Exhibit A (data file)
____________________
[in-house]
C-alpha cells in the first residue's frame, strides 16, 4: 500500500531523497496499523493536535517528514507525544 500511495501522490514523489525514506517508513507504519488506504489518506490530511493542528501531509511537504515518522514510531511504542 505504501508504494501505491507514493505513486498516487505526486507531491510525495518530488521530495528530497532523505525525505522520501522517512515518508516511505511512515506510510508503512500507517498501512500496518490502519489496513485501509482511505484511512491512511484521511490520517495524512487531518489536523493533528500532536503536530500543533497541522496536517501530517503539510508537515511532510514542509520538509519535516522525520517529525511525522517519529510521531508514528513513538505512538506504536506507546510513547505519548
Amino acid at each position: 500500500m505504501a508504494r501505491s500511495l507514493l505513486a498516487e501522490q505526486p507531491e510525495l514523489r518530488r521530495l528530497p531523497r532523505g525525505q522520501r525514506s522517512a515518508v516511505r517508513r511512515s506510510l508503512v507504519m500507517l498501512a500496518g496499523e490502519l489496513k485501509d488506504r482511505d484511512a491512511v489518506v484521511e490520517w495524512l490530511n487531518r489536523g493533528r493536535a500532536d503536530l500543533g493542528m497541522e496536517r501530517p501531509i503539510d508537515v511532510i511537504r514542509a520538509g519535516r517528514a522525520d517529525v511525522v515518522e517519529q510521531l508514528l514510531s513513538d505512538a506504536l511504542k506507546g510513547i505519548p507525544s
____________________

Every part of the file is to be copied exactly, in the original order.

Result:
[in-house]
C-alpha cells in the first residue's frame, strides 16, 4: 500500500531523497496499523493536535517528514507525544 500511495501522490514523489525514506517508513507504519488506504489518506490530511493542528501531509511537504515518522514510531511504542 505504501508504494501505491507514493505513486498516487505526486507531491510525495518530488521530495528530497532523505525525505522520501522517512515518508516511505511512515506510510508503512500507517498501512500496518490502519489496513485501509482511505484511512491512511484521511490520517495524512487531518489536523493533528500532536503536530500543533497541522496536517501530517503539510508537515511532510514542509520538509519535516522525520517529525511525522517519529510521531508514528513513538505512538506504536506507546510513547505519548
Amino acid at each position: 500500500m505504501a508504494r501505491s500511495l507514493l505513486a498516487e501522490q505526486p507531491e510525495l514523489r518530488r521530495l528530497p531523497r532523505g525525505q522520501r525514506s522517512a515518508v516511505r517508513r511512515s506510510l508503512v507504519m500507517l498501512a500496518g496499523e490502519l489496513k485501509d488506504r482511505d484511512a491512511v489518506v484521511e490520517w495524512l490530511n487531518r489536523g493533528r493536535a500532536d503536530l500543533g493542528m497541522e496536517r501530517p501531509i503539510d508537515v511532510i511537504r514542509a520538509g519535516r517528514a522525520d517529525v511525522v515518522e517519529q510521531l508514528l514510531s513513538d505512538a506504536l511504542k506507546g510513547i505519548p507525544s